The Limpet-like Onchidella ranges from NSW, Vic to northern Tas (NSW, VIC, TAS). It also occurs in New Zealand.Features:
The Limpet-like Onchidella is a small, oval, slug-like air-breathing pulmonate, with a tall and thick leathery mantle covered with very small granules and scattered, large bumps, called papillae. Generally it has a clean surface and does not have tufts or radiating growths like other sea-slugs. Its mantle border is scalloped or notched. It grows to 25 mm in length.
The Limpet-like Onchidella has no shell. Its head is small, with short, conical tentacles and small eyes. The animal is coloured green or yellowish-brown, with darker or lighter markings radiating from the top to the margin where there are whitish marginal glands. These bars give this pulmonate a limpet-like appearance, hence its scientific name.Ecology/Way of Life:
The Limpet-like Onchidella may be locally abundant and occurs at mid-tide level and below, usually under stones, or under protective rock overhangs on moderately exposed shores. It is often associated with Galeolaria encrustations and mussel beds where it may be extremely common. It is active nocturnally and is also frequently found on overcast days.Interaction with Humans/Threats:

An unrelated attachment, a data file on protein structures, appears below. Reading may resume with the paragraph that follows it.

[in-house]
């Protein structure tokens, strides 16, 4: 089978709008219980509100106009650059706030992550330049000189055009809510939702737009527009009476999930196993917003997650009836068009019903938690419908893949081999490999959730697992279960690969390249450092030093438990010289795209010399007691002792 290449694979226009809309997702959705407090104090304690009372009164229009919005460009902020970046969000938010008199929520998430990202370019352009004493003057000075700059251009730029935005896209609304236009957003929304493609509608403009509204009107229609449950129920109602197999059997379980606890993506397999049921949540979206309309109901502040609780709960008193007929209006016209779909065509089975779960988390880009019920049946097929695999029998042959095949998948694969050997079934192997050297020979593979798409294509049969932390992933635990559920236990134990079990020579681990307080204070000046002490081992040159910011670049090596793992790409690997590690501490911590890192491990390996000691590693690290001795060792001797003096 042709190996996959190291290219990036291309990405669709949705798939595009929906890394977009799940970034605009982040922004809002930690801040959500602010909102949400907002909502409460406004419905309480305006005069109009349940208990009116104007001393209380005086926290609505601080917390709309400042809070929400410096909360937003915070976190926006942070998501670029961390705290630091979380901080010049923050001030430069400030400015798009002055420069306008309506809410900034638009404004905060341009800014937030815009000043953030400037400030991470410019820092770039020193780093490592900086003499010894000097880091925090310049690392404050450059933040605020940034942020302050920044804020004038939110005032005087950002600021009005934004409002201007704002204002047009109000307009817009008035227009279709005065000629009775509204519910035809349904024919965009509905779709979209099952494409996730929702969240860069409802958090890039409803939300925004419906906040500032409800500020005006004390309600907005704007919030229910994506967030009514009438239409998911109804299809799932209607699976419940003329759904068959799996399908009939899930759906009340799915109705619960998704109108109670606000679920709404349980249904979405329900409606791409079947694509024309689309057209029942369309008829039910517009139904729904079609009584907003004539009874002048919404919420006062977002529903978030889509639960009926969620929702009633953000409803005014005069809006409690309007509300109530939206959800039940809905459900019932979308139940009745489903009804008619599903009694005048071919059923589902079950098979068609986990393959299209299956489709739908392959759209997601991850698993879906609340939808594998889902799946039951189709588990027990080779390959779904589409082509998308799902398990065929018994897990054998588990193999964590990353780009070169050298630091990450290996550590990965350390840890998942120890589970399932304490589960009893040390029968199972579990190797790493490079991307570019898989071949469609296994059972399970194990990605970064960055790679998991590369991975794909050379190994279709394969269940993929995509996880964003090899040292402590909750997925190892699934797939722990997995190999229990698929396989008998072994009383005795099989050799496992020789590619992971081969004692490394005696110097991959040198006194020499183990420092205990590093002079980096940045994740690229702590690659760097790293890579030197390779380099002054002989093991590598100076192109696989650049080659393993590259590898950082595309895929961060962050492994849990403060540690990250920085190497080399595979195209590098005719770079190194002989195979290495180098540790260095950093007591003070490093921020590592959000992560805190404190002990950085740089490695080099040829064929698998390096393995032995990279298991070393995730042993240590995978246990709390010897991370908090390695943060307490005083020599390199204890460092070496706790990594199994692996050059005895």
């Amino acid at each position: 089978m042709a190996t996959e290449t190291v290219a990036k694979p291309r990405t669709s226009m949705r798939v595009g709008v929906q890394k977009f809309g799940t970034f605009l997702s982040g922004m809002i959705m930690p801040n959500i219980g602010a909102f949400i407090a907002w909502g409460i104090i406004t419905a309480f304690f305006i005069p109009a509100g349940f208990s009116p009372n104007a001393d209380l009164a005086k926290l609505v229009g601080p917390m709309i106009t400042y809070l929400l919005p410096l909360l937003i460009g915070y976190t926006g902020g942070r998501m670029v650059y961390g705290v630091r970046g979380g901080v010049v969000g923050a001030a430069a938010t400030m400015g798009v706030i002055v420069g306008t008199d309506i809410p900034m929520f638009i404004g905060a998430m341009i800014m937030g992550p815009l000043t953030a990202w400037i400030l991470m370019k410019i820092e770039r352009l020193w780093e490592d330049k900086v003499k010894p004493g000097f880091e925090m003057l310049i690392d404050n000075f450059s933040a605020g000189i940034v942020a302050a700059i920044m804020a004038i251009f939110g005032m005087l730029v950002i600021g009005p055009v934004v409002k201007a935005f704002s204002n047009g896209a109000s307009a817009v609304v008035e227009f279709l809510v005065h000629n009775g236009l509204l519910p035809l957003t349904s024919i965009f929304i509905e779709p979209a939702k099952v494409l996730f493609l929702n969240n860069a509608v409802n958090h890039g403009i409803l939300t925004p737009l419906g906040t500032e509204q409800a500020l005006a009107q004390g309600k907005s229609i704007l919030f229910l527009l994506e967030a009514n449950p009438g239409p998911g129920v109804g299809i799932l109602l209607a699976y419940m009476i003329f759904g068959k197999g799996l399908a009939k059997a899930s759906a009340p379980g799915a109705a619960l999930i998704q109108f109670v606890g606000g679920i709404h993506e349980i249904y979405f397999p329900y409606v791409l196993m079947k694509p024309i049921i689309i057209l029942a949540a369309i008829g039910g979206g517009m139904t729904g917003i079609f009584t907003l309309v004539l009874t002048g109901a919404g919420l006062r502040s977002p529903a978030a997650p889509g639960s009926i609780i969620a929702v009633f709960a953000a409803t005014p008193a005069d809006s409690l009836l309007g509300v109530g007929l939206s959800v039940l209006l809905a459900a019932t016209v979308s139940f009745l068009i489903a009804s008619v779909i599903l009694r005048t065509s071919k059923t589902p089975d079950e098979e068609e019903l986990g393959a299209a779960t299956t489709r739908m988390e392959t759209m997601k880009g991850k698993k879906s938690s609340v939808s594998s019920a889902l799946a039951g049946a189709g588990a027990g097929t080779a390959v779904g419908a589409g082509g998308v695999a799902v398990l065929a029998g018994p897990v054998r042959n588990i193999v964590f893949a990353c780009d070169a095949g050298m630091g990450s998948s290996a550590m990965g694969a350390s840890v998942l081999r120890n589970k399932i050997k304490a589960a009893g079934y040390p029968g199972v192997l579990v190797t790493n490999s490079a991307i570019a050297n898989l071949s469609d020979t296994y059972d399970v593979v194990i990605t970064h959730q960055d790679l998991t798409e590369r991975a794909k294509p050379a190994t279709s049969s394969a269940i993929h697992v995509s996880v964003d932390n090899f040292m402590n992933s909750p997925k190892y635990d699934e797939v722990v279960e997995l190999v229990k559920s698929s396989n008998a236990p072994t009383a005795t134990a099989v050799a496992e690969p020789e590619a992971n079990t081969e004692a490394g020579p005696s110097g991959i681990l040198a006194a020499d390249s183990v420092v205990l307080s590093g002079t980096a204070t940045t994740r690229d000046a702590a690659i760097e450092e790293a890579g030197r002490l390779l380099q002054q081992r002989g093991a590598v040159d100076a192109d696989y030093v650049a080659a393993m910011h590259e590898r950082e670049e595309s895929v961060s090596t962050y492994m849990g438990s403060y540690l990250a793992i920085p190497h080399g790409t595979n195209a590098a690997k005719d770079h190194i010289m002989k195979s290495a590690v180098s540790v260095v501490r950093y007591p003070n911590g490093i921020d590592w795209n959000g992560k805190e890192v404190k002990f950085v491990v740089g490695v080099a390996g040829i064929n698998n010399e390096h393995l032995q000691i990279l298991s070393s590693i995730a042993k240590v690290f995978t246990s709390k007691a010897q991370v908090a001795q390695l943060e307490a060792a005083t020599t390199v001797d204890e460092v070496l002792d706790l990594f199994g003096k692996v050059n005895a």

The Limpet-like Onchidella is common across its range and is therefore most likely not under threat from human activities.Further Reading:
Bennett, I. (1987). W. J. Dakin's classic study: Australian Seashores: a guide to the temperate shores for the beach-lover, the naturalist, the shore-fisherman and the student. p.308, Angus & Robertson.
Davey, K. (1998) A Photographic Guide to Seashore Life of Australia. p.119, New Holland Press, Sydney.
Edgar, G.J. (1997). Australian Marine Life: the plants and animals of temperate waters. p.269, Reed.
Macpherson, J. H. & Gabriel, C. J. (1962). Marine Molluscs of Victoria. p.264, Melbourne University Press.
Marine Research Group of Victoria (1984). Coastal Invertebrates of Victoria: An atlas of selected species.p.75, Museum of Victoria.
Text, map & photograph by Keith Davey.Sponsorship welcomed:
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